I've been reading some of Dr John's posts and I am coming to the conclusion that AF is not a disease or 'condition' on its own, but rather a symptom of something else. Obvious in a way I know but it's been quite a lightening bolt for me.
I've struggled, since diagnosis in March, with the "why me?" type questions. Unlike many I know, I'd never had a single flutter and had lived for 48 years quite oblivious to my heart beat. I was healthy, very active, with no medical issues at all, low BP et al.
Suddeny one evening while watching tv I felt the mad thumping and racing and surge of adrenaline we are all familiar with and 2 weeks later had a firm diagnosis, pills for life and a very likely 'different' old age than I had anticipated.
At the time no doctors or cardios or EPs asked about stress. I didn't join the dots. But let me tell you I experienced some of the worst stress of my life in March, after an incredibly trying year, and within days of really terrible news for our family security I had my first AF attack. Ongoing stress has been drilling away at my mind for 18 months by then and continues and will do for as long as the oil price is in a slump and our small business is clinging on in a sea of huge tax bills, school fees and an overworked beloved husband looking older and more tired each day.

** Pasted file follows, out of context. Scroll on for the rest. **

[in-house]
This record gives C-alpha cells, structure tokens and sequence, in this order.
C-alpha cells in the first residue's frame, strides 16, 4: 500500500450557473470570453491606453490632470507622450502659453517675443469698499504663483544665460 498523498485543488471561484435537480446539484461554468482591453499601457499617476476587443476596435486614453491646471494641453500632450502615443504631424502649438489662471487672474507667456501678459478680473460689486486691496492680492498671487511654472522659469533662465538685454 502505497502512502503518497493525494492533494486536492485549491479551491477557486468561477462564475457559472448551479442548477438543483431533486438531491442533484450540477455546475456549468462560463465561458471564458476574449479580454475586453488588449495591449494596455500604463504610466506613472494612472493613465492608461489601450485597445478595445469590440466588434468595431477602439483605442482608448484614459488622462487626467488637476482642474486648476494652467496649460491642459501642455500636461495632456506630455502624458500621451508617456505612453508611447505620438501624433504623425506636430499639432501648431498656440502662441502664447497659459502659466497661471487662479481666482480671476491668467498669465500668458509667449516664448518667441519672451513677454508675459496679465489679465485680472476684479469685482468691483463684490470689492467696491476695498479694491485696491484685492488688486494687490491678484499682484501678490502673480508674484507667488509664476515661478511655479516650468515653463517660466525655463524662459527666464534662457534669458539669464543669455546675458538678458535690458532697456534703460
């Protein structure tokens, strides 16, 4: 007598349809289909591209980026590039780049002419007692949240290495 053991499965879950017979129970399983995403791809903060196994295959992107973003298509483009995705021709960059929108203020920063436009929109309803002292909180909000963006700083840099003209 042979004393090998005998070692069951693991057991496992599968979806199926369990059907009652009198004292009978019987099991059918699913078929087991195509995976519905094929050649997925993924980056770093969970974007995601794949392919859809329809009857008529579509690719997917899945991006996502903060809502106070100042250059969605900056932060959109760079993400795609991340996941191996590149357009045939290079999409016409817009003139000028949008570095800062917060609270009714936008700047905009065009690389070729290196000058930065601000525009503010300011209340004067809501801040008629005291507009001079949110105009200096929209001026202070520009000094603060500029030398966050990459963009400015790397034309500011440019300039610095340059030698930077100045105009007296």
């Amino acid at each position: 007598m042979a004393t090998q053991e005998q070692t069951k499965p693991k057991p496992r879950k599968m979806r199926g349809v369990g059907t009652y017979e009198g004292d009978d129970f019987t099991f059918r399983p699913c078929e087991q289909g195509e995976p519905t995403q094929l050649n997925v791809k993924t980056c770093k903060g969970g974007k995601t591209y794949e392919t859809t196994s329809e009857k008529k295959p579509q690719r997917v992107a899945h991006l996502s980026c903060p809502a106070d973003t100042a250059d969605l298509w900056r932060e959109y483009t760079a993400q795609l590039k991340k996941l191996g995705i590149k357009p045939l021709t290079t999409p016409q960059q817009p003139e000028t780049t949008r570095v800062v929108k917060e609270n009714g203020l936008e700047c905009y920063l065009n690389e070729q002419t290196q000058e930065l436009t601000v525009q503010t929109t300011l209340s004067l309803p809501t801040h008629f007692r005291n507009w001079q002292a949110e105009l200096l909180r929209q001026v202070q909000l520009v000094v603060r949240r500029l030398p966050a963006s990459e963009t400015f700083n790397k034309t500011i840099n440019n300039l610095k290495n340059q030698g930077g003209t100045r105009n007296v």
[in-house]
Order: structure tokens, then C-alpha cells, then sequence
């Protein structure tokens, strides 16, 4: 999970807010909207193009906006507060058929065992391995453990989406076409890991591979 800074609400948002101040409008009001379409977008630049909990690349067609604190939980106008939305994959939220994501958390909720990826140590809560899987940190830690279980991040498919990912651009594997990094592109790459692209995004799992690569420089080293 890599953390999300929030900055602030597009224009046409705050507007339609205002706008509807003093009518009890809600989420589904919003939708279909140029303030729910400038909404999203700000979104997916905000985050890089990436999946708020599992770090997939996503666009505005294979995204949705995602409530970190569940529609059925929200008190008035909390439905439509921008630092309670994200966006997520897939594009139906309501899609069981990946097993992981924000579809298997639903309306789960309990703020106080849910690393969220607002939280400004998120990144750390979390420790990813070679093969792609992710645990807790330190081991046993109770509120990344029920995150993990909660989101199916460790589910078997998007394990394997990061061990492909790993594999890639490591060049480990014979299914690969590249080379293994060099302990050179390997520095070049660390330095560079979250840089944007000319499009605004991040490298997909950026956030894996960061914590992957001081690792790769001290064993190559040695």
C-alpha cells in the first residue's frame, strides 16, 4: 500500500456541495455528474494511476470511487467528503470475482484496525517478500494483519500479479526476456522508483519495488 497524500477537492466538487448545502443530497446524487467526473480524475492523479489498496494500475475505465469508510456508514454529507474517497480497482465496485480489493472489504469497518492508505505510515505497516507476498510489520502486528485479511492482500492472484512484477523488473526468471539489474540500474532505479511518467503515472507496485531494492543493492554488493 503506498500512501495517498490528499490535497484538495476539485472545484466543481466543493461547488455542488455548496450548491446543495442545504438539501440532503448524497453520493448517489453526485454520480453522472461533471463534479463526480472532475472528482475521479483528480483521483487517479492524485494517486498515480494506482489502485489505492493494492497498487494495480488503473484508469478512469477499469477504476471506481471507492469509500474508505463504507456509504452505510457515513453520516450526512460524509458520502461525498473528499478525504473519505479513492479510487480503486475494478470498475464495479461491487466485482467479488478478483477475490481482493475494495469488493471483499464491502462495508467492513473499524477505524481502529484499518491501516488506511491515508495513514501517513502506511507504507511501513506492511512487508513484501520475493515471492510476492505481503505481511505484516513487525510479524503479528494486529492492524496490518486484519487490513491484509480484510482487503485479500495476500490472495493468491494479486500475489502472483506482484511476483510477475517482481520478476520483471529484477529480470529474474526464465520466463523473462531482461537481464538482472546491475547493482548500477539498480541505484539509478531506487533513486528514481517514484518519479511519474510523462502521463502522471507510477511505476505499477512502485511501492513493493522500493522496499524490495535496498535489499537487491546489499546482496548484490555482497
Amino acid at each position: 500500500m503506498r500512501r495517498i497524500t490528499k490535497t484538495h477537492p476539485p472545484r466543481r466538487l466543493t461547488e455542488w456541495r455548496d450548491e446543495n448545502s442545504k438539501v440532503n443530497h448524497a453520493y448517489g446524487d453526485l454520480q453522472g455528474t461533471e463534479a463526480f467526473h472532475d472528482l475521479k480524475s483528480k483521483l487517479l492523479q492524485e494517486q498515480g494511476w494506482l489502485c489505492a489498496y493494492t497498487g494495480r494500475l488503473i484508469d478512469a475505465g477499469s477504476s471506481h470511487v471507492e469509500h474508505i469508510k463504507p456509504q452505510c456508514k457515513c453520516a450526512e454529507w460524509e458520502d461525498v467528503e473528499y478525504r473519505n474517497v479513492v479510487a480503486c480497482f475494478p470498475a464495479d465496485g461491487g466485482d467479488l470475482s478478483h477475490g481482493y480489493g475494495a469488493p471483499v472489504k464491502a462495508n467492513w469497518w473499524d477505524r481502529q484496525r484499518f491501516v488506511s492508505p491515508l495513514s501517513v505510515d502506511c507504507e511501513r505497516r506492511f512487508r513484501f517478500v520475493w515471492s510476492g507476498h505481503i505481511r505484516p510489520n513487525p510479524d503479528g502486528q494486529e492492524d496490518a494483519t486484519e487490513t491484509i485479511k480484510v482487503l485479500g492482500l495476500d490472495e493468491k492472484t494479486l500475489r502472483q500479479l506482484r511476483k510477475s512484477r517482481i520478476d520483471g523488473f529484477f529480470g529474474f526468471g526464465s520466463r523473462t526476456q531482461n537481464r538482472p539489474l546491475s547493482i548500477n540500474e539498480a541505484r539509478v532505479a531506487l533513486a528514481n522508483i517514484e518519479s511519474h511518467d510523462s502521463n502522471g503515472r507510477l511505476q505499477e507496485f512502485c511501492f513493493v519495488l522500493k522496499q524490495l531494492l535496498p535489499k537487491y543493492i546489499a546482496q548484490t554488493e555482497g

It cannot be a co-incidence! I am going to embark in the New Year on a programme of self improvement - for me that will mean exercise without fear, yoga, lots of family time and trying to save cash and work a bit more to get some wool on our backs. I'm going to discuss coming off the calcium channel blockers which haven't done much besides add a stone in weight (but stay on the anticoagulant of course).
I'd love to hear others' thoughts on stress as a cause, as well as a trigger, of their AF.
Be well x